This past Saturday, students gathered in the Sayles Hill Lounge to make t-shirts with markers and fabric paint and support victims of sexual violence. One out of every five women will suffer sexual violence in their lifetime, so there are approximately one billion survivors of sexual violence in the world.
“The right to one’s own body, the right to one’s own chosen sexual encounters, and the right to trust the ones you love are inherent rights,” said Diana Fraser ’14, a President of Pro-Choice Minnesota at Carleton.
“It is the very process of designing a shirt,” according to the Clothesline Project, “that gives each woman a new voice with which to expose an often horrific and unspeakable experience that has dramatically altered the course of her life. Participating in this project provides a powerful step towards helping a survivor break through the shroud of silence that has surrounded her experience.”
Each shirt color supports the suffering of a different abuse. White represents women who died because of violence; yellow or beige represents battered or assaulted women; red, pink and orange are for survivors of rape and sexual assault; blue and green shirts represent survivors of incest and sexual abuse; purple or lavender represent women attacked because of their sexual orientation; black is for women attacked for political reasons.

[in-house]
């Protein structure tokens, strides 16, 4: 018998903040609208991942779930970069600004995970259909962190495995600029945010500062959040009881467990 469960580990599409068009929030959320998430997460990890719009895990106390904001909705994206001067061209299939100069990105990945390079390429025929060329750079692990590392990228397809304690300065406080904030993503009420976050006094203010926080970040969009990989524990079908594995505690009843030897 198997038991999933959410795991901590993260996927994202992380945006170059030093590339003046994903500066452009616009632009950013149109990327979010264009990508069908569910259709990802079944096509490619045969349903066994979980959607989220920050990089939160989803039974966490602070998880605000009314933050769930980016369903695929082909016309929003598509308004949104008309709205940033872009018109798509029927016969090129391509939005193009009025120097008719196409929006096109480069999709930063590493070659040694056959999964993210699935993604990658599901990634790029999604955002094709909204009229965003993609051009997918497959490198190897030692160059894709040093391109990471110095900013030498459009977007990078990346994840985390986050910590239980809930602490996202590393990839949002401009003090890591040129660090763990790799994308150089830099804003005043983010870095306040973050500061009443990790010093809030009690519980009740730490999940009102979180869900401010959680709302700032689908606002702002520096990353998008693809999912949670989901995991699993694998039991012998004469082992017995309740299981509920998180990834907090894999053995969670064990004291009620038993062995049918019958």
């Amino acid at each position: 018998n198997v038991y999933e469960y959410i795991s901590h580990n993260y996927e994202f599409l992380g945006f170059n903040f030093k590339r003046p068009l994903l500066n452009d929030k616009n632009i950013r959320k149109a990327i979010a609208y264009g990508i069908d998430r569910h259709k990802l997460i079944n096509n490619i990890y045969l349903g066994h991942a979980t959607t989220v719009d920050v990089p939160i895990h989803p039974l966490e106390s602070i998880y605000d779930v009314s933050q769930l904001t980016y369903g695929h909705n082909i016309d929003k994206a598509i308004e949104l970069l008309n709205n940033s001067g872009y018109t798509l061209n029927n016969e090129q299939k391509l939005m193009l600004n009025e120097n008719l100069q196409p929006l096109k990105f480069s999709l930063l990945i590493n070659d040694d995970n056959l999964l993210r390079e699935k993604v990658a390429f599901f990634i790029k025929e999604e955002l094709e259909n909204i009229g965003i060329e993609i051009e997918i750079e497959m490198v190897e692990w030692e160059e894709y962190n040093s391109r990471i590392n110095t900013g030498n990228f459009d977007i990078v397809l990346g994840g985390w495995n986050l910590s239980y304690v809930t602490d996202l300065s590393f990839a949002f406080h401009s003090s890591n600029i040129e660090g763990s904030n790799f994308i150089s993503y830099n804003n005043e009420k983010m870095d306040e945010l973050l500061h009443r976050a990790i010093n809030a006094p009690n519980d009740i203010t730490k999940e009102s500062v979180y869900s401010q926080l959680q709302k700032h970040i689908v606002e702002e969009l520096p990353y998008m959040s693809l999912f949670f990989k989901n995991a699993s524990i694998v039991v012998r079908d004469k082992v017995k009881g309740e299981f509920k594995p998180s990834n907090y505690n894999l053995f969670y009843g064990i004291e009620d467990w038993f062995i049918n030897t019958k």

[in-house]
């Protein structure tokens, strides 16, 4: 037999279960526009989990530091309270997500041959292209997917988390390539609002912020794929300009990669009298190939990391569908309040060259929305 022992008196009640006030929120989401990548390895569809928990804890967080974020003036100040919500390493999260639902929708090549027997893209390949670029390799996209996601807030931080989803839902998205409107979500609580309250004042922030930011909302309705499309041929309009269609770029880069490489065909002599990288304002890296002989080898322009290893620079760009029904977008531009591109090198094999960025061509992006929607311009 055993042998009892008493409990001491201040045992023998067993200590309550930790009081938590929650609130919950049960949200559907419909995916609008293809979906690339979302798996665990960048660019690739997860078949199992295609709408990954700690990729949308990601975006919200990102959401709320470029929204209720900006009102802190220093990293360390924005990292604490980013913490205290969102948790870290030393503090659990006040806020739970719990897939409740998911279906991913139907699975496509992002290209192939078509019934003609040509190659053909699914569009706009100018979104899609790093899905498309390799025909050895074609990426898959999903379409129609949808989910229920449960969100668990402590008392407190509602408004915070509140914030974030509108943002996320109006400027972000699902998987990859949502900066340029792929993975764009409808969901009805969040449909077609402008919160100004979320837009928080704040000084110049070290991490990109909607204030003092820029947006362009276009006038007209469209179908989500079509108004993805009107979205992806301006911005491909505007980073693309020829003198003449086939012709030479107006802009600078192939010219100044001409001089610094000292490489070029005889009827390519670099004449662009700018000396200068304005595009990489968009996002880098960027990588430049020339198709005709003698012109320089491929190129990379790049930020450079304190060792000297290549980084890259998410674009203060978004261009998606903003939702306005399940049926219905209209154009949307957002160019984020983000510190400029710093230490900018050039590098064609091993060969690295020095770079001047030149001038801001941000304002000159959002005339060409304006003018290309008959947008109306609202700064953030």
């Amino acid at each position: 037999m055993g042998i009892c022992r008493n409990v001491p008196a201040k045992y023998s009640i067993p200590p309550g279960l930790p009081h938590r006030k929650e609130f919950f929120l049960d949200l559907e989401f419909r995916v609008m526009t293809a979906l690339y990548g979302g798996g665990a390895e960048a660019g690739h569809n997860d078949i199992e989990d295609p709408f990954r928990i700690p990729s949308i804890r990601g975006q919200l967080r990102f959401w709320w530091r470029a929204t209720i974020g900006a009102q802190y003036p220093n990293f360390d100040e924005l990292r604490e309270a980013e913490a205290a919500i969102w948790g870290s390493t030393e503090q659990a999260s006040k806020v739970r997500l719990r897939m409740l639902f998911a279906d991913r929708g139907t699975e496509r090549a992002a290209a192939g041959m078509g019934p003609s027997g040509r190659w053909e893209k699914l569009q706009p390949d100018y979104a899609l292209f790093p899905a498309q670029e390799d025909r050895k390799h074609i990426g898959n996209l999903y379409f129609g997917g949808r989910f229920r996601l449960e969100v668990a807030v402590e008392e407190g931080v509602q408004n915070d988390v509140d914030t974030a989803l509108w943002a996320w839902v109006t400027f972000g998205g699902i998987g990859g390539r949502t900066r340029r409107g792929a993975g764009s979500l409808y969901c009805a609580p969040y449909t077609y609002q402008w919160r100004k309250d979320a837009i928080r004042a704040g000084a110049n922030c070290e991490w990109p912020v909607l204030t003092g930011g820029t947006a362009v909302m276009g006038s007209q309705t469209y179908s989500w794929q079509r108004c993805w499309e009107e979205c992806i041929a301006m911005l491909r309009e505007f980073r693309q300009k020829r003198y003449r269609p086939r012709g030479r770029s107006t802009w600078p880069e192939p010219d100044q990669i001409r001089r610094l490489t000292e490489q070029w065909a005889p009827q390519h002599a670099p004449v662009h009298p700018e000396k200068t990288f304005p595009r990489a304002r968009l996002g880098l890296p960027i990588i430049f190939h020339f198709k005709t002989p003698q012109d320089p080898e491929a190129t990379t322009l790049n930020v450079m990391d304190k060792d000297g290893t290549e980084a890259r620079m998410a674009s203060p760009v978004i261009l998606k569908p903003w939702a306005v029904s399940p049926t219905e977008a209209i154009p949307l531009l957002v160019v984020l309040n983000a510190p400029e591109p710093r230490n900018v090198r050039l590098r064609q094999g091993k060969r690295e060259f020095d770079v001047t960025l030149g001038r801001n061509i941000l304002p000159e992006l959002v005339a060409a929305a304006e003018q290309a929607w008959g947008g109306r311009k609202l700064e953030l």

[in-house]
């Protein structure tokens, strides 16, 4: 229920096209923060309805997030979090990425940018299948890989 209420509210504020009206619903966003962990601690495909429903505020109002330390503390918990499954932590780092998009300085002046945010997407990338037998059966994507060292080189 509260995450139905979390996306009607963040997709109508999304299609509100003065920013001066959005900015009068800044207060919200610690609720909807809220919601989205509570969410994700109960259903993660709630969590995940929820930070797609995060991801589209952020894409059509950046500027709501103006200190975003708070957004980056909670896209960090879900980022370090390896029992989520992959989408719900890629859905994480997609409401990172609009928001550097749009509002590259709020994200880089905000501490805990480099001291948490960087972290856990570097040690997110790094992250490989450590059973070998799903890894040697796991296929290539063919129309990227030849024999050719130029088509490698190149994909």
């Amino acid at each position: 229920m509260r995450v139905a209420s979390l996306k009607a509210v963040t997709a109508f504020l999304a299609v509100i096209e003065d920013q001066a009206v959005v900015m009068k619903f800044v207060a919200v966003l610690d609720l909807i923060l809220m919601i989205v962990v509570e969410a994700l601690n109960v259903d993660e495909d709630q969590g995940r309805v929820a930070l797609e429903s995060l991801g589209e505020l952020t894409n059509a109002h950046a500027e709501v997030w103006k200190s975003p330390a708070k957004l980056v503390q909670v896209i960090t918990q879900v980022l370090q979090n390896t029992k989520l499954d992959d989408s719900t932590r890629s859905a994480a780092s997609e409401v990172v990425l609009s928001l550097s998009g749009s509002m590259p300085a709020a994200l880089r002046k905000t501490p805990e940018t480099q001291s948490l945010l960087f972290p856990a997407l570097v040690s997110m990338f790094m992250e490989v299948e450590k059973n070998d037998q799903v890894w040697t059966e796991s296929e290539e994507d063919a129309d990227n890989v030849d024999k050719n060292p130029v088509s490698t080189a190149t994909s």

The Carleton clothesline will also contain support messages for survivors of abuse. “The survivors need to know that they are strong, capable, and loved,“ said Fraser.
According to the Clothesline Project, “They then hang the shirt on a clothesline to be viewed by others as testimony to the problem of violence against women.” Soon, Carleton’s clothesline will occupy a section of the Baldspot to spread awareness about the issue of violence against women.
In the end, the Clothesline will serve as an important reminder of victims who died from abuse and support for those who survived it. The Clothesline “…will continue next year adding on to the shirts, stories, and support of this year. It will keep building and continue to represent Carleton students’ stories,” Fraser said.